Trans fats – the unknown danger

While the USA is already planning a general ban on trans fatty acids and some European countries are introducing statutory upper limits, the dangers posed by trans fatty acids are still largely unknown to us. Trans fatty acids arise as by-products in industrial fat hardening. These fats, which are mainly found in fast food and convenience foods, have been shown to tremendously increase the risk of heart disease and diabetes.

Trans fats - the unknown danger

overview

Trans fatty acids are fatty acids with carbon double bonds in the trans configuration. While the angled cis form occurs almost exclusively in naturally occurring unsaturated fatty acids, industrial processes such as fat hardening bring about a partial conversion into the elongated transform.

In fat hardening (hydrogenation), at least some monounsaturated and polyunsaturated fatty acids are converted into unsaturated fatty acids by pressure, high temperatures (100-200 ° C), and the use of finely divided nickel as a catalyst. With optimal fat hardening, the free double bonds of the previously unsaturated fatty acids are completely occupied by the missing hydrogen atoms. This regular arrangement does not always succeed, especially with the frequently used partial hardening.

The incomplete hardening of the fat creates trans-fatty acids, which are a burden for the entire metabolism. Trans fatty acids are thus formed as by-products in the partial hydrogenation of mono- or polyunsaturated cis-fatty acids by isomerization in the course of industrial fat hardening. They are also formed when polyunsaturated fatty acids are heated from around 130 degrees – an easily reached temperature when frying.

Up to 4 percent of all fatty acids in dairy products, meat and fish are trans fatty acids, vegetable fats are naturally practically free of them. In the past, according to the online encyclopedia Wikipedia, the proportion of margarine production was often up to 20 percent due to incomplete fat hardening. Today, due to changing manufacturing techniques, products are available with a far lower proportion (maximum 2 percent).

Not all fat is the same

For the food industry, the inferior fat carriers are a cheap means to produce convenience products and fast food most cheaply. Since solid and heat-resistant fats are required for this, vegetable oil must be hardened. Consequence: French fries, chips, margarine, sausage products, canned meat products, ready meals, soup cubes, sauce powder, waffles, peanut butter, sausage, cheese, even vegetarian spreads and light products are real trans fat bombs.

After the (sensible) end of the low-fat hysteria, the focus is now on the distinction between “good” and “bad” fats: not so much how much fat is eaten, but what types of fat are consumed. Essentially, the match is unsaturated (= healthy) versus saturated (= unhealthy) fatty acids. Here is a good overview with further information: Good fats, bad fats

Health concerns

As unfavorable enjoyed and in abundance – as is the case in most industrialized western countries – harmful saturated fats are mainly from animal products: sausages, fatty meats, butter, whipped cream, etc. Hydrogenated vegetable fats join them in their Production of new fat molecules that are foreign to the body – in the form of trans fatty acids. These (previously touted as an alternative to animal fats) are particularly unhealthy because they massively increase cardiovascular disease risk.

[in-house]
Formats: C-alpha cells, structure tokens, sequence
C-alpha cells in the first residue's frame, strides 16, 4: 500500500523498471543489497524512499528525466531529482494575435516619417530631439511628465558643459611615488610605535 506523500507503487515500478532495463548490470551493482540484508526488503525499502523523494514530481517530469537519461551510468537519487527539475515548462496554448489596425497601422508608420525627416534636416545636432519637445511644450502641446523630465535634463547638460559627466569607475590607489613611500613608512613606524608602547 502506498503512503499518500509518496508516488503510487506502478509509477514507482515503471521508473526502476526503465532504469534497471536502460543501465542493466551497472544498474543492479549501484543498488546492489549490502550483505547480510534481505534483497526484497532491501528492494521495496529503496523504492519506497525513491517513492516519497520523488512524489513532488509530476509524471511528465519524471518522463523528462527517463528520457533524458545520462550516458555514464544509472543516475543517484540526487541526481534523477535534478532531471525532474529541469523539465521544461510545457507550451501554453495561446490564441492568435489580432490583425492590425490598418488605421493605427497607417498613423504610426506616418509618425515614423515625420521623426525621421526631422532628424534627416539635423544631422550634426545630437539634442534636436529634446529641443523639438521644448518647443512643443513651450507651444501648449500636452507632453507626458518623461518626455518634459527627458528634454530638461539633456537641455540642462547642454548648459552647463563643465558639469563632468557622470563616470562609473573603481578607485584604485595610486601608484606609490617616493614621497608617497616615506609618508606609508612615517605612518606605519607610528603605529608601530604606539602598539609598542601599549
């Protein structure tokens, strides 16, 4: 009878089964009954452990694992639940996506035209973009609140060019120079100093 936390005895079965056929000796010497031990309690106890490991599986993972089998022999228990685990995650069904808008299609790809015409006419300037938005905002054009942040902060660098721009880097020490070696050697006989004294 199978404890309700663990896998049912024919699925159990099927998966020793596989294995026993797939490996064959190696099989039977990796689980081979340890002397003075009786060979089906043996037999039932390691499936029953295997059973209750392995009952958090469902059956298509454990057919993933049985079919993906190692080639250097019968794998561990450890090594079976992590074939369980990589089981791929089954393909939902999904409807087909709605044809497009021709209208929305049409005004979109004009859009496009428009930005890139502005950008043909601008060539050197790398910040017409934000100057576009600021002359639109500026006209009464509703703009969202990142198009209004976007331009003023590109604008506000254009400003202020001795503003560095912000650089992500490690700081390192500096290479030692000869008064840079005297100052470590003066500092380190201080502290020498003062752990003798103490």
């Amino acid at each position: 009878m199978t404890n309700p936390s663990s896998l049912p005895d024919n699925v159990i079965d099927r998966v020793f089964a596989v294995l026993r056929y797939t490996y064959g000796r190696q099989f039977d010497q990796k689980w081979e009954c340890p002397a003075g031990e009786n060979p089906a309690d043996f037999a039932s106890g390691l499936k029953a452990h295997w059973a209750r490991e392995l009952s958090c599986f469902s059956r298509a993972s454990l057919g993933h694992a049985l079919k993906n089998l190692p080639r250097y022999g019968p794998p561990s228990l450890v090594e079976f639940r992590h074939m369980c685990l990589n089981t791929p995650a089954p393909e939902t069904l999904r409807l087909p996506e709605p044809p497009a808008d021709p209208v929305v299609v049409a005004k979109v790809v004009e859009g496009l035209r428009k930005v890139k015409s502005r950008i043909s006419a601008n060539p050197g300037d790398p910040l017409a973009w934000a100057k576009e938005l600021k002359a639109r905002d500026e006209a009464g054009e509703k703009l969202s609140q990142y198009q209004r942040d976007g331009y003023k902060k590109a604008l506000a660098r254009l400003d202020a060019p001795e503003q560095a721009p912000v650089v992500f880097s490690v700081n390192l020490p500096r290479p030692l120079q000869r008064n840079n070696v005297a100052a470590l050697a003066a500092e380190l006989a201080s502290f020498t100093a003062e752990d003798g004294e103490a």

According to the current state of knowledge, trans fatty acids in the human body lead, among other things, to an increase in the harmful LDL cholesterol, a decrease in protective HDL cholesterol, and the release of inflammatory mediators, which, as has been known for some time, lead to pathological changes in the blood vessels – with the Result of an increased risk of strokes and heart attacks.

Trans fatty acids are not recognized by the body as pollutants and are incorporated into cells like normal fatty acids; this contributes significantly to their harmfulness. People with special dietary habits (frequent consumption of fast food, ready meals, various baked goods, and low-quality margarine) ingest large amounts of hydrogenated fat and thus increase their risk of developing the diseases and metabolic disorders mentioned above.

Urgent need for action

The main contributors to the total intake of these fatty acids are margarine and shortening. We can also find them in foods such as fast food, manufactured cakes, and cookies. Deep-fried, baked goods (also from the bakery) and industrially produced foods such as ready-made pizzas, snacks, or even soft ice cream and cheap chocolate generally have a high proportion of trans fatty acids (TFA).

While the USA is already planning a general ban on trans fatty acids (TFA), there are statutory upper limits in Denmark, and official upper limit recommendations for TFA in Switzerland, the dangers posed by trans fatty acids are largely unknown to us and are only being recognized by a few companies in implemented in production. The addition “vegetable fats (partially hardened)” does indicate that some products refer to trans fatty acids, but there is no general obligation to declare (as currently discussed in the USA). However, a declaration requirement alone would not help, as the consumer would be overwhelmed in their application.

It would make sense to avoid trans-fatty acids in general and switch to healthy. Unsaturated fatty acids, as the international market leader in baked soup garnishes – The Austrian company LAND-LEBEN example – has done. All products manufactured by LAND-LEBEN are free of trans fatty acids – in fact, only unhardened palm fat has always been used in production.

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